Friday , April 19 2024
Both singer and pianist here display exceptionally soulful (as well as wonderfully compatible) senses of rhythm and timing, and timing is so important in conveying the spirit of these sublime songs.

Music Review: Matthias Goerne and Christoph Eschenbach – ‘Vier Ernste Gesänge,’ Lieder by Johannes Brahms

goerne eschenbach brahms liederBaritone Matthias Goerne has the kind of voice that resonates in a wide range of frequencies, including on the high end. On his new recording of the theatrical melodies of Brahms’s lieder and gesänge on the new album Vier Ernste Gesänge, it sounds at times almost as if there’s more accompanying him than just distinguished conductor and pianist Christoph Eschenbach‘s two hands. Both musicians here display exceptionally soulful (as well as wonderfully compatible) senses of rhythm and timing, and timing is so important in conveying the spirit of these sublime songs.

Goerne’s dark, oceanic basso and brushed-velvet high register sail through and link the songs of Op. 32, including the defiant No. V, the lovesick angst of No. II, the sheer beauty and drama of No. I, and two poems derived from Farsi originals: the ethereal complaint of No. VIII, and the lullaby feel of the romanic love song No. IX.

Goerne and Eschenbach take just the right soft approach to the stripped-down, almost childlike melodies of two songs from Op. 85 set to texts by Heinrich Heine: the pastoral “Sommerabend” with its mermaid imagery, and the evocation of soft moonlight soothing a troubled heart in “Mondenschein.” Three Op. 96 songs follow, also with text by Heine.

In the “Vier Ernste Gesänge” (four serious songs) of Op. 121 Goerne glided effortlessly through varying harmonic landscapes illustrating the moods of Biblical and Bible-related texts, swelling and subsiding through the grimly lively accents of No. I, the descending arpeggios of No. II, the consolatory long notes and gentle, widely arcing melody of No. III, the martial No. IV with its quintessentially Brahmsian, unexpected yet somehow inevitable internal harmonies in the piano accompaniment. Goerne’s high notes are especially supple in the last two.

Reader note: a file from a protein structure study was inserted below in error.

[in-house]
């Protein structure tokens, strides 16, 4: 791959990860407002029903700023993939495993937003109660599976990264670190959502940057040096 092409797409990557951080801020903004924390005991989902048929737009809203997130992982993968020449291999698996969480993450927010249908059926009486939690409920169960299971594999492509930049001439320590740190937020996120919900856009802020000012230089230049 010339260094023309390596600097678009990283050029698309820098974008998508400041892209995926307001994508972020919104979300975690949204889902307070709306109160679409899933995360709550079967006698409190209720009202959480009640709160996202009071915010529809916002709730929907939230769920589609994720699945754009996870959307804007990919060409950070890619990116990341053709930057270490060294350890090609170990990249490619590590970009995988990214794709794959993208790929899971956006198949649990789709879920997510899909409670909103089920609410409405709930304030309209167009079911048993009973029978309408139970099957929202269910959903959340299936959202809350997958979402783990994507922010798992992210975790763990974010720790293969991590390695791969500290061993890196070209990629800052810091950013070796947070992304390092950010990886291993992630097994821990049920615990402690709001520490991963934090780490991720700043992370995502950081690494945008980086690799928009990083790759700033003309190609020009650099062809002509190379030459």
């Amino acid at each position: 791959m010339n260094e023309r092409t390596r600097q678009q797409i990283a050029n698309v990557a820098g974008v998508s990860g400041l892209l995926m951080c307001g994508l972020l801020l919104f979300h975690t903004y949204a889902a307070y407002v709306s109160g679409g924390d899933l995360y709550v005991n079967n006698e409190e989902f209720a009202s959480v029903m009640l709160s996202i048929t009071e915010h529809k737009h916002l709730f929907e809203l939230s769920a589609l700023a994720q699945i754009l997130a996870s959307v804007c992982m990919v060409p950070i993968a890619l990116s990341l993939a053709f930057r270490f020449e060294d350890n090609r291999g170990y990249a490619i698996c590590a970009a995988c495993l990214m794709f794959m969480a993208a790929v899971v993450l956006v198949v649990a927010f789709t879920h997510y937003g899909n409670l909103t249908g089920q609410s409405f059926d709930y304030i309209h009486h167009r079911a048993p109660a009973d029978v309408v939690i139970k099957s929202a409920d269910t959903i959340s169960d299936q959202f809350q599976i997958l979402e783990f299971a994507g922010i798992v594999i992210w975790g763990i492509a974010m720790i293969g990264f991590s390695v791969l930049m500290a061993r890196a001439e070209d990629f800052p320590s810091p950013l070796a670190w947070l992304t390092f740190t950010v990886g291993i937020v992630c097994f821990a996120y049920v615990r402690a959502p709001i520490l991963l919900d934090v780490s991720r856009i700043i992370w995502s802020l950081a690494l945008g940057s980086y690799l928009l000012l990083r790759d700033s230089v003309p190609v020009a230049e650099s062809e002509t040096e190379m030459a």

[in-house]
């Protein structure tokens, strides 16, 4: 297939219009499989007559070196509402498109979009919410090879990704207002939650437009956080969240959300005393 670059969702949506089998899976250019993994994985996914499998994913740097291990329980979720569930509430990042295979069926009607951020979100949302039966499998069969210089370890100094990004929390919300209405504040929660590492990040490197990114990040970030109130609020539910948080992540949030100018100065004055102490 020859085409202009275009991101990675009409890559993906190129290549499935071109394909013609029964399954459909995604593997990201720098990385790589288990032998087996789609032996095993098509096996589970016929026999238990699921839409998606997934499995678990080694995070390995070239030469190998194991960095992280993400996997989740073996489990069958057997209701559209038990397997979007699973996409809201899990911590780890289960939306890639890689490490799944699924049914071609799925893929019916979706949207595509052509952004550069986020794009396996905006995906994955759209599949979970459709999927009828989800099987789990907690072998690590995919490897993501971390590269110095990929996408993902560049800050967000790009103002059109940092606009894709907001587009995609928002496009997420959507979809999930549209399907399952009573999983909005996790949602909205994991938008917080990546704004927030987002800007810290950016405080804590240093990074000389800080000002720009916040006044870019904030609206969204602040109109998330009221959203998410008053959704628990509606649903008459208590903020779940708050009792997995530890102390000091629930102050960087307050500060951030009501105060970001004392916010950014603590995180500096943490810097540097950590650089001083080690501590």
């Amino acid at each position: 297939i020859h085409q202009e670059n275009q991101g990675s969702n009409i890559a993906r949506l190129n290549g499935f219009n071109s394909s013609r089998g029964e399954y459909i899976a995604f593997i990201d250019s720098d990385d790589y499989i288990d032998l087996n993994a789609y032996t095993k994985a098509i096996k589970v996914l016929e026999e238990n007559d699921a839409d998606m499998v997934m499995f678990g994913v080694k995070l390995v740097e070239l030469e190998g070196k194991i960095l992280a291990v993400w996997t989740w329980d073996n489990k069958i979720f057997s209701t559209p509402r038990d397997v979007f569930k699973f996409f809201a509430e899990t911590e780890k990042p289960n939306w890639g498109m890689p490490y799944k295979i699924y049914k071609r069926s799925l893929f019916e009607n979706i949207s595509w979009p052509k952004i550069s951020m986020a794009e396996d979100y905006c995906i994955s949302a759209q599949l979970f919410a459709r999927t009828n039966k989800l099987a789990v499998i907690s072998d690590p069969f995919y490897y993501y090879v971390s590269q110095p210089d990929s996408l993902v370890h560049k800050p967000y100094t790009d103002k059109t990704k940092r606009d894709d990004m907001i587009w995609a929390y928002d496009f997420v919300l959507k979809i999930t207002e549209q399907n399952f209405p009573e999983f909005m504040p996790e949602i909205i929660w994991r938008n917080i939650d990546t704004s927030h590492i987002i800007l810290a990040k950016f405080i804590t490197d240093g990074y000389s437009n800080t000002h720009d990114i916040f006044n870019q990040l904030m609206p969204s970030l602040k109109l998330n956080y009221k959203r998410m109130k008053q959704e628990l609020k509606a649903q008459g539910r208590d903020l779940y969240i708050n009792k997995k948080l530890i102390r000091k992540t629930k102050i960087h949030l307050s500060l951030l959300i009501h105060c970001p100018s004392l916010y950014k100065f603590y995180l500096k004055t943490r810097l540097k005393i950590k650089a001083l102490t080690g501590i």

I can imagine the opening lines of No. IV feeling especially meaningful to Brahms: “Though I speak with the tongues of men and of angels, and have not love, I am become as sounding brass, or a tinkling cymbal.” Through works like these, beautifully conveyed on this new Harmonia Mundi release, Brahms indeed spoke with the “tongues of men and of angels.”

About Jon Sobel

Jon Sobel is Publisher and Executive Editor of Blogcritics as well as lead editor of the Culture & Society section. As a writer he contributes most often to Music, where he covers classical music (old and new) and other genres, and Culture, where he reviews NYC theater. Through Oren Hope Marketing and Copywriting at you can hire him to write or edit whatever marketing or journalistic materials your heart desires. Jon also writes the blog Park Odyssey at where he is on a mission to visit every park in New York City. He has also been a part-time working musician, including as lead singer, songwriter, and bass player for Whisperado.

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